also
http://www.yellowjersey.org/photosfr...st/THIMBLE.JPG

--
Andrew Muzi
www.yellowjersey.org/
Open every day since 1 April, 1971


  #7  
Old December 3rd 17, 06:28 PM posted to rec.bicycles.tech
Tosspot[_3_]
external usenet poster
 
Posts: 1,180
Default FOLDING BIKE

On 03/12/17 17:28, AMuzi wrote:
On 12/3/2017 10:04 AM, Frank Krygowski wrote:
On 12/3/2017 10:49 AM, AMuzi wrote:
On 12/2/2017 11:10 PM, LF wrote:
On Wednesday, November 22, 2017 at 10:30:49 PM UTC-5,
wrote:
NYT'S TRAVEL section gift list

https://www.nytimes.com/guides/gifts...t-folding-bike



Only time will tell. Â* Dahon design flaws can show up
after a while. ForÂ* example, I was surprised to find the
spoke nipples on my relatively high end Dahon Speed 7
were aluminum -- discovering this only after stress
fractures dislodged the spokes.Â* Why would the designers
choose failure prone aluminum over the standard brass
nipples? I was luckier than my friend, who's aluminum
Dahon frame also developed stress fractures.Â* Over time,
many of the nuts and bolts rusted on various parts of my
bike rusted. The Speed 7 looked good when I bought it.
Over time, the design flaws blossomed. I have bikes that
are older, and held together much better.


The Ancients actually knew something:
http://i.ebayimg.com/images/i/172045...-1/s-l1000.jpg


I'm curious about the age of that advertisement.

As I understand, during the first huge bike boom of the
1890s, steel had the same high tech cachet as titanium or
carbon fiber has today. It was still relatively rare and
pretty expensive, even if far cheaper than it had been in
(say) the 1850s.

So I wonder if the ad was from a time when they were
bragging that it was new, or from a time (kind of like
today) when they were bragging that they don't need none of
that new-fangled aluminum?


It was indeed touting a technological breakthrough.

The first bicycles were seamed steel tube brazed to cast iron joints.
Raleigh was first with "The All Steel Bicycle" having developed
bulge-formed steel bottom bracket shells to go along with their pressed
steel lugs and thimble crown forks.

start at 3:30 he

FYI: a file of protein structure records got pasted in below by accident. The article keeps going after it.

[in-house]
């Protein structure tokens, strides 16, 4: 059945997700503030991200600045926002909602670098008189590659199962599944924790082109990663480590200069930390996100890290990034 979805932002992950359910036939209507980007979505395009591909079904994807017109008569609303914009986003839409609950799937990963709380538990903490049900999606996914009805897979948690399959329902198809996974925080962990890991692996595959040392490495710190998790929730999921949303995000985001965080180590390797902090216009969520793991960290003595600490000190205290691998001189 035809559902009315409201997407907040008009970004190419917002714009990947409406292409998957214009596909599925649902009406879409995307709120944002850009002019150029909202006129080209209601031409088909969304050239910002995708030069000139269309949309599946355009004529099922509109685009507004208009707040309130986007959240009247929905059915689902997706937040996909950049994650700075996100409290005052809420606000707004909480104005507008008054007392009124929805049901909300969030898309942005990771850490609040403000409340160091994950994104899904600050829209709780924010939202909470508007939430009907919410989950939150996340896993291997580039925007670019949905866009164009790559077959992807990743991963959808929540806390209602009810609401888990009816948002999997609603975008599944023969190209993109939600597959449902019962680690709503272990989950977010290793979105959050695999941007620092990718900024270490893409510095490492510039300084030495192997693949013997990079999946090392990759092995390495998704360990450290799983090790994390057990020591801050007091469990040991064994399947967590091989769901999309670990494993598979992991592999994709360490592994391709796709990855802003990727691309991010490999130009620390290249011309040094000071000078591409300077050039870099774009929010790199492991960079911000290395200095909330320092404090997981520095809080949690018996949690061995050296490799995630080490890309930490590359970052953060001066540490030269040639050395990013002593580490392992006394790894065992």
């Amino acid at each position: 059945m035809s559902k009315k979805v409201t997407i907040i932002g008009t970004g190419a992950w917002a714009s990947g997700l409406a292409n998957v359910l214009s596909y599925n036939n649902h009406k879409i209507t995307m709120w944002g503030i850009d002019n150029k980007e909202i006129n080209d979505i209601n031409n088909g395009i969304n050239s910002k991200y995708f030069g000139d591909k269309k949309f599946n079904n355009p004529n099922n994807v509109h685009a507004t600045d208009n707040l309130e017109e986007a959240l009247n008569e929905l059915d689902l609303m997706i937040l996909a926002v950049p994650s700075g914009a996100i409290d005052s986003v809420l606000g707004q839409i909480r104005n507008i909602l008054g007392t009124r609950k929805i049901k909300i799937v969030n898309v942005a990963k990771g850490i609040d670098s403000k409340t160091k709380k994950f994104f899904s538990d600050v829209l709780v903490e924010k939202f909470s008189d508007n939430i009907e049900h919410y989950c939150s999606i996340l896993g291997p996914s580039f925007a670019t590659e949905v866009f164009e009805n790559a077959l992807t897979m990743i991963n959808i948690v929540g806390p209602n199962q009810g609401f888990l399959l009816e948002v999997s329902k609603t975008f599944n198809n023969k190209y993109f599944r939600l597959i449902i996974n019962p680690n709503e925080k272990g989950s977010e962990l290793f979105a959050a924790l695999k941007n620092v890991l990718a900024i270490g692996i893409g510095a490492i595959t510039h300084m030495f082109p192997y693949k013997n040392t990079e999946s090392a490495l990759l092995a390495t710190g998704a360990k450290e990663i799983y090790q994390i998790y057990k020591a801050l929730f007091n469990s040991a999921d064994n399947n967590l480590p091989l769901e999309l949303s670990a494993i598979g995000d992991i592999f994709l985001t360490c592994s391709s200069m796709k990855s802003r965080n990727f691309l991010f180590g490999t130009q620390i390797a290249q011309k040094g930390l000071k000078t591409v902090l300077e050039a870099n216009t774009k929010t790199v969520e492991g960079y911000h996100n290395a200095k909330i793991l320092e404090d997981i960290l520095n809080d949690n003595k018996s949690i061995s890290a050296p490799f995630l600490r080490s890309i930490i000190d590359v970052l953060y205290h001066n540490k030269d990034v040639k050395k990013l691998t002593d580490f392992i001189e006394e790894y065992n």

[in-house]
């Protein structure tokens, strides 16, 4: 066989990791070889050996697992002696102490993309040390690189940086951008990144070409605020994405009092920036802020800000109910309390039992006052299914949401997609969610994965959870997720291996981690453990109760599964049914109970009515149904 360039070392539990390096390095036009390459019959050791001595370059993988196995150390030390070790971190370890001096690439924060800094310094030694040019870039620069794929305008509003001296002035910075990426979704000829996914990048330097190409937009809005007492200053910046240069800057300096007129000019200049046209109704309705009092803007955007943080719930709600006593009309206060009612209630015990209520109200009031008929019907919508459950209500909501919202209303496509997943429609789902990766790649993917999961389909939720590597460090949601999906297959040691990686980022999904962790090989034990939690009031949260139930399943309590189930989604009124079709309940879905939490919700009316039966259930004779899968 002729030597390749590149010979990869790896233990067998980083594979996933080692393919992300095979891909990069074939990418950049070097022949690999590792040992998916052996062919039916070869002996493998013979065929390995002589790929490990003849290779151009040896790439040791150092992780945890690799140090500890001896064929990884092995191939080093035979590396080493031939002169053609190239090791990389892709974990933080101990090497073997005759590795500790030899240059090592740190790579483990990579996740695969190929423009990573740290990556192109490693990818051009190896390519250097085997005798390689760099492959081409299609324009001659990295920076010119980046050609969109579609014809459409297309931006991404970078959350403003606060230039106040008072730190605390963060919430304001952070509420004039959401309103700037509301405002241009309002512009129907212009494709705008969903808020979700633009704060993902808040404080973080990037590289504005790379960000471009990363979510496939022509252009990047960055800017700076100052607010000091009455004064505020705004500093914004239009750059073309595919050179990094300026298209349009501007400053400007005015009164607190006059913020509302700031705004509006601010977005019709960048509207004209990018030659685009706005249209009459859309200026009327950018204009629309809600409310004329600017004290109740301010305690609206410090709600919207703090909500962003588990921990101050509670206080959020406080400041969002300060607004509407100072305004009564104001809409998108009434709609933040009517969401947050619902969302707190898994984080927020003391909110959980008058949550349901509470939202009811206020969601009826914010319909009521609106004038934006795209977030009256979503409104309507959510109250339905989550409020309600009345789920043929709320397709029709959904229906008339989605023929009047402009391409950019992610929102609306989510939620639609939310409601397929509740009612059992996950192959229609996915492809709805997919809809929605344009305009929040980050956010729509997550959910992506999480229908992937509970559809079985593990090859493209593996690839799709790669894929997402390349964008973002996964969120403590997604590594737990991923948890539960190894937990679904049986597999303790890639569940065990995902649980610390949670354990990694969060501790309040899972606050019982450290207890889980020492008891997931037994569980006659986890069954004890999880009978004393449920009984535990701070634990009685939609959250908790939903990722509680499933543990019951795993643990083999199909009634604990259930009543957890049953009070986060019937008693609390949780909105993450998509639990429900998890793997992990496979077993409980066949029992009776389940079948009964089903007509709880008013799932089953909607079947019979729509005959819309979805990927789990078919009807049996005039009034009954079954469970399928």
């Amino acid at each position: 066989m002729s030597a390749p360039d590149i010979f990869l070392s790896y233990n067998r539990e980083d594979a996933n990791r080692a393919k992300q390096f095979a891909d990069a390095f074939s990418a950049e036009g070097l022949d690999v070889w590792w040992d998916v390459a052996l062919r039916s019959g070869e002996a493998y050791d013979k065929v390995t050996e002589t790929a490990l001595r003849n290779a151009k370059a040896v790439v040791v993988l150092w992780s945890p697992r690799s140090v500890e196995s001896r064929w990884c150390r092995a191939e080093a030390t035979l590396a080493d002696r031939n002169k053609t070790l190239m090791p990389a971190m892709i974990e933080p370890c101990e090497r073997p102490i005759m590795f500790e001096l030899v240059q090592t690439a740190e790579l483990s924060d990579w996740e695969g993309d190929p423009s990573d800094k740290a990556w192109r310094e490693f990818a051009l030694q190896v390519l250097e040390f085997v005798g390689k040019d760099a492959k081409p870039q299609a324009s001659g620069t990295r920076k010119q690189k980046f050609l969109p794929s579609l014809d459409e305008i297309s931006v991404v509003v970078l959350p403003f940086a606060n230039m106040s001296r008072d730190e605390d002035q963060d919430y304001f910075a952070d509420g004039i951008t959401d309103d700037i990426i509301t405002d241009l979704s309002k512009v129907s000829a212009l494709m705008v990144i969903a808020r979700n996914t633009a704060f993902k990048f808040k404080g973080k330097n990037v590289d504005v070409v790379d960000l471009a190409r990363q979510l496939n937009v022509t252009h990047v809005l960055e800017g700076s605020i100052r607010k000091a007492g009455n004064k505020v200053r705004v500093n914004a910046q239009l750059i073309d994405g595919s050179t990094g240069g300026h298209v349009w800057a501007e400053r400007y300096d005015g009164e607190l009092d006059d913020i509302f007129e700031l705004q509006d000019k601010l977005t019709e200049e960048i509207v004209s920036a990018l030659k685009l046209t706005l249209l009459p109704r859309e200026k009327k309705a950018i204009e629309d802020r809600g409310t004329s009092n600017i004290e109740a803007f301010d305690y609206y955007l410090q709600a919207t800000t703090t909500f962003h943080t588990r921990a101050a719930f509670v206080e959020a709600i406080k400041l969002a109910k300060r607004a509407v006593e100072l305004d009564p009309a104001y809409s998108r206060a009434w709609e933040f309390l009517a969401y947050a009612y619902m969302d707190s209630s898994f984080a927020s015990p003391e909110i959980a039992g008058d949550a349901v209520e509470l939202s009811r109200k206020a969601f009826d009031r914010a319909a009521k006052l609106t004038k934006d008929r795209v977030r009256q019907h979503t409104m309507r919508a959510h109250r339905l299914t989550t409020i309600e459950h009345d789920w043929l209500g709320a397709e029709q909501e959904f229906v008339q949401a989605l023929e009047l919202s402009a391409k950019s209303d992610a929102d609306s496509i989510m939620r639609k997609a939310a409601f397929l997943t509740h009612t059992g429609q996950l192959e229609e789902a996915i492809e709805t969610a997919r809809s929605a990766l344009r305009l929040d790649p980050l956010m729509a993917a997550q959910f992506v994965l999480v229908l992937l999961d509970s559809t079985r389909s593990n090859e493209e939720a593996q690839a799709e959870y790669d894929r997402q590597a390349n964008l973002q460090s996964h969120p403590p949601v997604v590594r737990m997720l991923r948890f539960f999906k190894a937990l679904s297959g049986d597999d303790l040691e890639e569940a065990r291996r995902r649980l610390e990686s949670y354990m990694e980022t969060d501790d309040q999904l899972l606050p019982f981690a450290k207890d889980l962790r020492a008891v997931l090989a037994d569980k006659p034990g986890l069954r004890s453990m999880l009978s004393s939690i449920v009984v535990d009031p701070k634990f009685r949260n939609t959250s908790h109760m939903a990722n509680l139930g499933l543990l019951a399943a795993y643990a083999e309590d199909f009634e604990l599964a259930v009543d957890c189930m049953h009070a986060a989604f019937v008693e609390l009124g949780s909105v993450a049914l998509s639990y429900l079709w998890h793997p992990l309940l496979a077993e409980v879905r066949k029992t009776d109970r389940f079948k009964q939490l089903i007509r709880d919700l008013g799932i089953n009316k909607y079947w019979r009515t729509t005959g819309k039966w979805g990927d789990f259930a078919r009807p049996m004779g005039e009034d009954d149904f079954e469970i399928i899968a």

https://www.youtube.com/watch?v=dqoGAXuE4eU

also
http://www.yellowjersey.org/photosfr...st/THIMBLE.JPG


Where did they get commentators with those accents?!


  #8  
Old December 3rd 17, 08:17 PM posted to rec.bicycles.tech
SMS
external usenet poster
 
Posts: 8,305
Default FOLDING BIKE

On 12/2/2017 9:10 PM, LF wrote:
On Wednesday, November 22, 2017 at 10:30:49 PM UTC-5, wrote:
NYT'S TRAVEL section gift list

https://www.nytimes.com/guides/gifts...t-folding-bike


Only time will tell. Dahon design flaws can show up after a while. For example, I was surprised to find the spoke nipples on my relatively high end Dahon Speed 7 were aluminum -- discovering this only after stress fractures dislodged the spokes. Why would the designers choose failure prone aluminum over the standard brass nipples? I was luckier than my friend, who's aluminum Dahon frame also developed stress fractures. Over time, many of the nuts and bolts rusted on various parts of my bike rusted. The Speed 7 looked good when I bought it. Over time, the design flaws blossomed. I have bikes that are older, and held together much better.


Dahon showed one really nice folder at Interbike in September, the Curl
i8. It's the only Dahon frame where the chain is on the inside when
folded (like the Brompton). Very pricey. They only made 500 of them. Has
a telescoping stem, like older Dahon models, but that was dropped on
newer models to reduce weight and cost.

https://dahon.com/news-story/35th-an...ble-pre-order/

The new management at Dahon is pretty clueless, following the death of
Pete Mole. When I mentioned the fact that their 35th anniversary model
had a big advantage of the chain being on the inside they had no idea
why that would be something that anyone would care about, even though
Brompton figured that out a long time ago.

I have a Dahon Speed TR 3x7 which I really like. I've had it for
probably 20 years now, and bought it when I had my folding bicycle
website and Josh Hon gave me a good deal on it (40% off MSRP). Now he's
moved on to Tern.